Well, as we talked, I began to see that the wanderlust that I feel, while strong in me, is not strong in everyone.  There were others who had just as strong a feeling of not wanting to see these places, as I had for wanting to see them.  To understand this, perhaps we should travel back in time to when I lived in California, and was surrounded by like-minded people.

In California, we, the citizens of California were often described as living in a bubble.  Certainly those of us that lived in the Bay Area of SF lived in an area where as much as 86% of the citizens were considered to be Progressives, Democrats, Liberals.  We’ve all heard the saying; “As goes California, so goes the Nation”.  But, when you’re living in the middle of a progressive society such as this, it can be hard to see that there is another point of view at all.  And, when looking at the values that the Bay Area exhibits, it’s easy to think that we’re not only surrounded by like-minded individuals, but that we can be confident to know that our way of thinking is correct, right, and just.

Well, as a progressive, I certainly still believe that, but for contrast sake, I’m simply trying to show that as I lived in a politically progressive area, such as the Bay Area, I was also surrounded by friends who were adventurous, and who also shared this wanderlust, and a desire to see the world.  This group, often led by Ralph, the instigator whom we would call Ranger Ralph, would routinely pack ourselves into SUVs and cars, and head off to some amazing and magical place, often located in a National Park, where we would see and do things that were amazing, and that very few people ever experienced.  We glacaded down the side of a dormant volcano, or walked between shear rock faces, in an ice-filled stream.  We loved adventure, and as we looked at each other, we believed that, if given the chance, everyone would want to do this sort of thing.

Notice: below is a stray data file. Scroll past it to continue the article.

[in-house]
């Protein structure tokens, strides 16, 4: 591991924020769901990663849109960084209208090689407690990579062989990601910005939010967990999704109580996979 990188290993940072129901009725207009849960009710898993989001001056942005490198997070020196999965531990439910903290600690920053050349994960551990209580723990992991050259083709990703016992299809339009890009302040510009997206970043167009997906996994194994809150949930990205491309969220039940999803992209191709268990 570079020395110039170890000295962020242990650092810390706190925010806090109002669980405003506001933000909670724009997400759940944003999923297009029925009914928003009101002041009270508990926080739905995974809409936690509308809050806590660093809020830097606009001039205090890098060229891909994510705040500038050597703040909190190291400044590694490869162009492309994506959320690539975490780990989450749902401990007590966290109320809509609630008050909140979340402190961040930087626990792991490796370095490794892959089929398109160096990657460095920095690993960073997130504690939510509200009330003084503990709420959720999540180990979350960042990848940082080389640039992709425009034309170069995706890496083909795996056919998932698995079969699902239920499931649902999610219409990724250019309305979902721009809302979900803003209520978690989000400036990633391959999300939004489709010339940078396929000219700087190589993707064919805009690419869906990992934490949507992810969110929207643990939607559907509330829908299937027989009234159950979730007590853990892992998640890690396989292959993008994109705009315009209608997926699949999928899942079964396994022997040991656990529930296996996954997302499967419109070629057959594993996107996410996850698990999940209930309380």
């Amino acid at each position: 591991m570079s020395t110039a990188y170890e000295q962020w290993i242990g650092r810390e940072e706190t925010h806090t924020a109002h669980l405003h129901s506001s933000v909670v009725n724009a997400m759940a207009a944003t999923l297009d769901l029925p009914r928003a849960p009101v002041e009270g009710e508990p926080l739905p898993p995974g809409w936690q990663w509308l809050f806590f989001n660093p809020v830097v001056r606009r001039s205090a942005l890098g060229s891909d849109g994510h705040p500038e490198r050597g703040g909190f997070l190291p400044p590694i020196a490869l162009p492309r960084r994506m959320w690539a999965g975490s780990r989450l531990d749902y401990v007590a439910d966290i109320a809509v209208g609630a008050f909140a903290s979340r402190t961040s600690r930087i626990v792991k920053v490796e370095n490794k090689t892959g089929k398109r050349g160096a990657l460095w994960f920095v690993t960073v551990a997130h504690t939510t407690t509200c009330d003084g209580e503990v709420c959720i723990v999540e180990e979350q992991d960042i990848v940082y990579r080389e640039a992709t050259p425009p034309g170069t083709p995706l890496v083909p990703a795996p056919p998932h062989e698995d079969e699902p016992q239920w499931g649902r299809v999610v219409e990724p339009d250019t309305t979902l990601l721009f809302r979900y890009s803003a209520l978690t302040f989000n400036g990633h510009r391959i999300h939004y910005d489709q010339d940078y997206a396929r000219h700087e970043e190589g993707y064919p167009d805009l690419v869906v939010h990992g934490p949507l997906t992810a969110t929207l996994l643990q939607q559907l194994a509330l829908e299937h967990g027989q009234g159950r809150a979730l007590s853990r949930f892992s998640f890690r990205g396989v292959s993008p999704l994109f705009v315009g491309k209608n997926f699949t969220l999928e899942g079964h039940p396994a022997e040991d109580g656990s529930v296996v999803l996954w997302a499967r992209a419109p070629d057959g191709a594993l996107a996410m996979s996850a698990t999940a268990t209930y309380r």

But, perhaps we were wrong…  As I listened to the answers coming from the Dining Room table on this Saturday night, I was shown that almost everyone has a sense of adventure, but the degree to which it drives our desires, and ultimately our lives can vary; And it can vary a great deal.

Now, with 8 months to go before I jump on the bike and head North to Toronto, I am beginning to think about my own sense of adventure.  I’m wondering about how I might embrace this desire to learn, and to see different cultures, balancing it against the pragmatic need to be sure that I’ve not left anything to chance.  The planner in me wants to enjoy the trip because of what did not go wrong, rather than surviving the trip, in spite of what did go wrong.  How much planning is enough?  If I plan for every possible eventuality, and lay out a schedule that allows me to see all of the most prominent things that a visitor would want to see in a given city or region, am I missing out on seeing things that only appear through spontaneity?

What can we learn from others?

I recently saw an interview with Marc Benioff, the CEO of  Living in the Bay Area, most of us had some first-hand or anecdotal experiences with Marc, but I had never interacted with Marc in any way, and had only limited interactions with the Salesforce product.  So, I was not really well-informed about who Marc was, as an executive, as a leader, as a resident of the Bay area, and as a global citizen.  During the interview Marc spoke about his direct communication style, which is simply driven by his Ethics, and his desire to do the right thing, under any and all circumstances.

Now, I’m certainly not interested in being a defender of Marc for any of the controversial things that he’s said, although I agree with his point of view in most cases, I want to simply dwell on how he uses his belief system to drive all of his other decisions.  I love the idea that Marc, the CEO of Salesforce considers his obligation to humanity, and the homeless population of SF to be more important than the overall profits of Salesforce.  To illustrate this, in the election of Nov 6th of this year, Marc was a strong supporter of Prop C, a ballot initiative that would tax Bay Area companies, in order to help address the homeless problem in SF.